In “Beyond Accountability: The Queer Archive of Catholic Sexual Abuse,” Anthony Petro rightly foregrounds the stories that the sex abuse archive makes available. His own emphasis is on speaking. “Breaking silence,” Petro writes, “becomes a key political act … for survivors” (166). But where might accompanying attention to silence take us? How might unpacking the silences preserved within that same archive lead us, for example, to consider anew the affective dimensions of priestly fraternity, or clerical embodiments of sexual taboo, or the disciplines of self-censorship that have driven Catholic bureaucracy and preserved institutional unity? And how might paying attention to these themes within U.S. Catholic history help us to parse those archived silences?

Stepping away from the hermeneutics of crisis, to interrogate supporting silence, is also a step toward a historical methodology that attends not only to episodes of violence, but also to the structures and processes by which religious institutions and actors come to inflict violence on certain people. During the twentieth century, Catholic clerical sexual violence disproportionately affected people who—by virtue of their age and their nonordained status, but also often (and in addition) by virtue of their poverty, their race, or their colonized status—occupied layered positions of marginality both in the U.S. Church and in relation to white Catholic culture. As Robert Orsi suggests in his work on children, precarious positioning was often produced—made real—via Catholic forms of theology and devotionalism, as much as by the muscle of ecclesial authority. With this in mind, we might ask: What assessments about personhood (theological, political, or otherwise) underlay those instances of Catholic violence that remained silences, unspoken by perpetrators and by their superiors? How do figures of the twentieth-century clerical imagination, like the “promiscuous” Indian girl, for example, or other varieties of “delinquent” youth (many of whom populate the archive of Catholic sexual abuse), help us to analyze the forms of power vested in these silences?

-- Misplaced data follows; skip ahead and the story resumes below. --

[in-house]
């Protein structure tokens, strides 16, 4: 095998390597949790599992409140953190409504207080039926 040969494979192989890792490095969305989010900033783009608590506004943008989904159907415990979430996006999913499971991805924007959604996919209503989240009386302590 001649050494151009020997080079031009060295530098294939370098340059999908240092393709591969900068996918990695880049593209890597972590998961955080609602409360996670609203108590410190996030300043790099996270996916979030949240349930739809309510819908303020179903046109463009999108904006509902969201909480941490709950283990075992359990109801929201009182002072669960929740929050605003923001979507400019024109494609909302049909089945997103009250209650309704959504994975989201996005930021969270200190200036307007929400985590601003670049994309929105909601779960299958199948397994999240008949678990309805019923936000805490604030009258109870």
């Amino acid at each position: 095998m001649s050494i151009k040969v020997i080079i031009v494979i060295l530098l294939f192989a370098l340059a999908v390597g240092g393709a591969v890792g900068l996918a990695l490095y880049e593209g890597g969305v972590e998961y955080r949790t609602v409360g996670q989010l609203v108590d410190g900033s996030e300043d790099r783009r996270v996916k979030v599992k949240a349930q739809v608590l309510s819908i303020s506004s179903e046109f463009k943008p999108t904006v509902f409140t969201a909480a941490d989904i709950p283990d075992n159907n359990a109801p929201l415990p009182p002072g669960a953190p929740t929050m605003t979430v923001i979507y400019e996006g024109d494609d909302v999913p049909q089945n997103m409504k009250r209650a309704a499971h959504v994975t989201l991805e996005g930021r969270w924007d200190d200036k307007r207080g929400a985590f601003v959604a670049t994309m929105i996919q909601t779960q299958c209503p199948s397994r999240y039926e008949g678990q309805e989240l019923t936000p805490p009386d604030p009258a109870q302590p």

The power in and of these silences is more striking still amid the urgency of the U.S. bishops’ mission in Rome during the 1960s, to engage the modern moment in a way that honored above all the dignity of the human person. “In this difficult, distraught, but developing world,” O'Dea tells us, the Council identified itself “with the human aspiration to establish a political, social, and economic order which will … help individuals as well as groups to affirm and develop the dignity proper to them” (313). Here the silences around sexual violence create a space to ask questions about this Catholic model of human dignity, as its historical life has happened via theological tomes, papal encyclicals, and conciliar constitutions. Amid the bishops’ urgent discussions of dignity, what human problems went un-engaged? Whose human pain remained unremarked? And how did the Council's talk of dignity translate, or fail to translate, not only in public venues, but also in intimate, day-to-day relationships that compose mission, parish, and diocesan life in the United States and around the world?

Finally, the relationship between silence and marginality presses us to think differently about the Catholic crisis of our own time—to ask questions about its contours, to consider whether some forms of violence remain under-recognized amid its urgent exchanges. For example, the current casting of the Catholic sexual abuse crisis in the United States—particularly by the national media—is delineated by East Coast geography, and populated by white Catholic perpetrators and victims. In this way, its widespread reporting has had the effect of obscuring extraordinary rates of clerical sexual violence within Indigenous, Black, and Latinx communities, and in lands colonized over the last century and a half by the United States. Where I live in New Mexico, the per capita rate of clerical sex abuse during the twentieth century was astronomical—substantially higher even than in the dioceses detailed in the Pennsylvania report. And yet the faces of the current “Catholic crisis” are not those of New Mexican priests or of Nuevomexicano children. In our own time, albeit in different ways, silences continue to accompany Catholic crises, as they do public crises of many sorts, and those silences will continue to require our attention. It is only through this attention that we can develop adequate accounts of the “religious situation” of 1968, or of 2018, or of any moment in U.S. religious history.

Civil Religion in America
Jonathan Ebel

Jonathan Ebel is a Professor in the Department of Religion at the University of Illinois at Urbana-Champaign.